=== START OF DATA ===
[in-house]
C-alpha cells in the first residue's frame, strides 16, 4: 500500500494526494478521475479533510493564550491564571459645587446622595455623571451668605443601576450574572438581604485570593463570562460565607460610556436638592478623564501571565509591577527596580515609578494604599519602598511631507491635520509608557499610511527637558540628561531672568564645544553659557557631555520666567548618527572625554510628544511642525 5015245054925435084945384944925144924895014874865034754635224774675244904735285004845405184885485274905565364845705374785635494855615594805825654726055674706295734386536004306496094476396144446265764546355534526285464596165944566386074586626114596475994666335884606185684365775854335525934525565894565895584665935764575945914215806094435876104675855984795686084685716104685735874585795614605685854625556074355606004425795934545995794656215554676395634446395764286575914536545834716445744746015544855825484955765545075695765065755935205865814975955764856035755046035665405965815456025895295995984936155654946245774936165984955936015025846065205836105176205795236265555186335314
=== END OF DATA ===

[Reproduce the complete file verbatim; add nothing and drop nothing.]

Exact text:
[in-house]
C-alpha cells in the first residue's frame, strides 16, 4: 500500500494526494478521475479533510493564550491564571459645587446622595455623571451668605443601576450574572438581604485570593463570562460565607460610556436638592478623564501571565509591577527596580515609578494604599519602598511631507491635520509608557499610511527637558540628561531672568564645544553659557557631555520666567548618527572625554510628544511642525 5015245054925435084945384944925144924895014874865034754635224774675244904735285004845405184885485274905565364845705374785635494855615594805825654726055674706295734386536004306496094476396144446265764546355534526285464596165944566386074586626114596475994666335884606185684365775854335525934525565894565895584665935764575945914215806094435876104675855984795686084685716104685735874585795614605685854625556074355606004425795934545995794656215554676395634446395764286575914536545834716445744746015544855825484955765545075695765065755935205865814975955764856035755046035665405965815456025895295995984936155654946245774936165984955936015025846065205836105176205795236265555186335314